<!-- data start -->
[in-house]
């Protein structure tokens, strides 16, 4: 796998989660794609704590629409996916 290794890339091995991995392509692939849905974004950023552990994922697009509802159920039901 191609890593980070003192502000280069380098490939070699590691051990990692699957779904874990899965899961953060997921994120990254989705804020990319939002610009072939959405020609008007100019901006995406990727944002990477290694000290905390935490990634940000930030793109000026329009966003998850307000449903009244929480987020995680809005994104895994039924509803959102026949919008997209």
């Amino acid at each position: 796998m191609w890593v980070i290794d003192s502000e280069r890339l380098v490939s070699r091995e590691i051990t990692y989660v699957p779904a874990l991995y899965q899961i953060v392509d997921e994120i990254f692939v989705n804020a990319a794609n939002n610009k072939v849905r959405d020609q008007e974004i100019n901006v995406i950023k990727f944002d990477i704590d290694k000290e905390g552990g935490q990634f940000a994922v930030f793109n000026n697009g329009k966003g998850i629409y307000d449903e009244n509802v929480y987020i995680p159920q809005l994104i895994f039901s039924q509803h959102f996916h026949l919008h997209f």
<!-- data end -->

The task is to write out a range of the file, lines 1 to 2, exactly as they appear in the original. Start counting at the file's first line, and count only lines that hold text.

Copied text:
[in-house]
């Protein structure tokens, strides 16, 4: 796998989660794609704590629409996916 290794890339091995991995392509692939849905974004950023552990994922697009509802159920039901 191609890593980070003192502000280069380098490939070699590691051990990692699957779904874990899965899961953060997921994120990254989705804020990319939002610009072939959405020609008007100019901006995406990727944002990477290694000290905390935490990634940000930030793109000026329009966003998850307000449903009244929480987020995680809005994104895994039924509803959102026949919008997209």